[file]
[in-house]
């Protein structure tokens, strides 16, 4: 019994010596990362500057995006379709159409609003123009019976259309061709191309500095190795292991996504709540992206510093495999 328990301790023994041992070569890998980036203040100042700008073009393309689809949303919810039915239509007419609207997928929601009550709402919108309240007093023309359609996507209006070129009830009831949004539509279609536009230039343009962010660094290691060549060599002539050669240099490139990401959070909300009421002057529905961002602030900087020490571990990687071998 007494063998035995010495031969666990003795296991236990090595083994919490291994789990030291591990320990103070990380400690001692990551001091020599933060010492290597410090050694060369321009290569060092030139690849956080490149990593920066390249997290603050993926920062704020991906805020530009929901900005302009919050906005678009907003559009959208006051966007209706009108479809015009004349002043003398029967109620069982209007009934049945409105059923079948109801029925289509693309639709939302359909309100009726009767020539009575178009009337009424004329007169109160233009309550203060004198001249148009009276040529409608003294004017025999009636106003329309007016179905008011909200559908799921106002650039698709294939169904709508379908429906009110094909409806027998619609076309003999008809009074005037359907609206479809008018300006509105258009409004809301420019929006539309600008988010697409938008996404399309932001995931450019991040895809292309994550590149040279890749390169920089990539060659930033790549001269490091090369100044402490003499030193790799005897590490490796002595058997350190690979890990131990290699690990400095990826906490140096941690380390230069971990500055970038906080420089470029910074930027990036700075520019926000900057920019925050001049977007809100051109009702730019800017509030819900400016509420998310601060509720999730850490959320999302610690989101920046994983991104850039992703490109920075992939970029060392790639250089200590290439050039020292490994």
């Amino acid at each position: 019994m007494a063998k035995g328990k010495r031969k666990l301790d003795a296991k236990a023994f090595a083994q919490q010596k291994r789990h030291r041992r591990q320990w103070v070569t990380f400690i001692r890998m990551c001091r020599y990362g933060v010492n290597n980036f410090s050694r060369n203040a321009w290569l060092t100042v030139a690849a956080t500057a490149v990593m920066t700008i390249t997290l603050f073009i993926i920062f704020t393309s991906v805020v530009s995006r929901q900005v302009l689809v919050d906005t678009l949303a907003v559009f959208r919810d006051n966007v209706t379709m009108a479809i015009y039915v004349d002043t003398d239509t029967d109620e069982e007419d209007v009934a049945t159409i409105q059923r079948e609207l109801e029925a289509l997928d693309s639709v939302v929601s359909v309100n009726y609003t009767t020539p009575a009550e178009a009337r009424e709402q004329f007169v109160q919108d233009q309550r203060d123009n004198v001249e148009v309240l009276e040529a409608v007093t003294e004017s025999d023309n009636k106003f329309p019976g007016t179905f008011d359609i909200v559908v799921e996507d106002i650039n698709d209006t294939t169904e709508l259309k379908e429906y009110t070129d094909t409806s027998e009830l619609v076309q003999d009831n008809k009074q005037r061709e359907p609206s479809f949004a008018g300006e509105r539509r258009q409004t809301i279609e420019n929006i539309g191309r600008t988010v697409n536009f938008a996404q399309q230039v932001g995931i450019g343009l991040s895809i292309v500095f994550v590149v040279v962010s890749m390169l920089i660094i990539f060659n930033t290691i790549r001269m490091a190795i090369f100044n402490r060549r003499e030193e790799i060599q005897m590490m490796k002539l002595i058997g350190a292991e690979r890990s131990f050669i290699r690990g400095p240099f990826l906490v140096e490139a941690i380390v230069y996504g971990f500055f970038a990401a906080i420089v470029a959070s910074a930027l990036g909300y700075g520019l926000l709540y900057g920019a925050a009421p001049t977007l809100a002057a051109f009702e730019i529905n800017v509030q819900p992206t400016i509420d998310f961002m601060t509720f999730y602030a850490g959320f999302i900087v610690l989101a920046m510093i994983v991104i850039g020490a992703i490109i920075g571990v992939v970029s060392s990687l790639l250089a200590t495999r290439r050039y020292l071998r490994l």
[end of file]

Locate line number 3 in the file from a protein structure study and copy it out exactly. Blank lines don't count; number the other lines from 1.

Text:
């Amino acid at each position: 019994m007494a063998k035995g328990k010495r031969k666990l301790d003795a296991k236990a023994f090595a083994q919490q010596k291994r789990h030291r041992r591990q320990w103070v070569t990380f400690i001692r890998m990551c001091r020599y990362g933060v010492n290597n980036f410090s050694r060369n203040a321009w290569l060092t100042v030139a690849a956080t500057a490149v990593m920066t700008i390249t997290l603050f073009i993926i920062f704020t393309s991906v805020v530009s995006r929901q900005v302009l689809v919050d906005t678009l949303a907003v559009f959208r919810d006051n966007v209706t379709m009108a479809i015009y039915v004349d002043t003398d239509t029967d109620e069982e007419d209007v009934a049945t159409i409105q059923r079948e609207l109801e029925a289509l997928d693309s639709v939302v929601s359909v309100n009726y609003t009767t020539p009575a009550e178009a009337r009424e709402q004329f007169v109160q919108d233009q309550r203060d123009n004198v001249e148009v309240l009276e040529a409608v007093t003294e004017s025999d023309n009636k106003f329309p019976g007016t179905f008011d359609i909200v559908v799921e996507d106002i650039n698709d209006t294939t169904e709508l259309k379908e429906y009110t070129d094909t409806s027998e009830l619609v076309q003999d009831n008809k009074q005037r061709e359907p609206s479809f949004a008018g300006e509105r539509r258009q409004t809301i279609e420019n929006i539309g191309r600008t988010v697409n536009f938008a996404q399309q230039v932001g995931i450019g343009l991040s895809i292309v500095f994550v590149v040279v962010s890749m390169l920089i660094i990539f060659n930033t290691i790549r001269m490091a190795i090369f100044n402490r060549r003499e030193e790799i060599q005897m590490m490796k002539l002595i058997g350190a292991e690979r890990s131990f050669i290699r690990g400095p240099f990826l906490v140096e490139a941690i380390v230069y996504g971990f500055f970038a990401a906080i420089v470029a959070s910074a930027l990036g909300y700075g520019l926000l709540y900057g920019a925050a009421p001049t977007l809100a002057a051109f009702e730019i529905n800017v509030q819900p992206t400016i509420d998310f961002m601060t509720f999730y602030a850490g959320f999302i900087v610690l989101a920046m510093i994983v991104i850039g020490a992703i490109i920075g571990v992939v970029s060392s990687l790639l250089a200590t495999r290439r050039y020292l071998r490994l």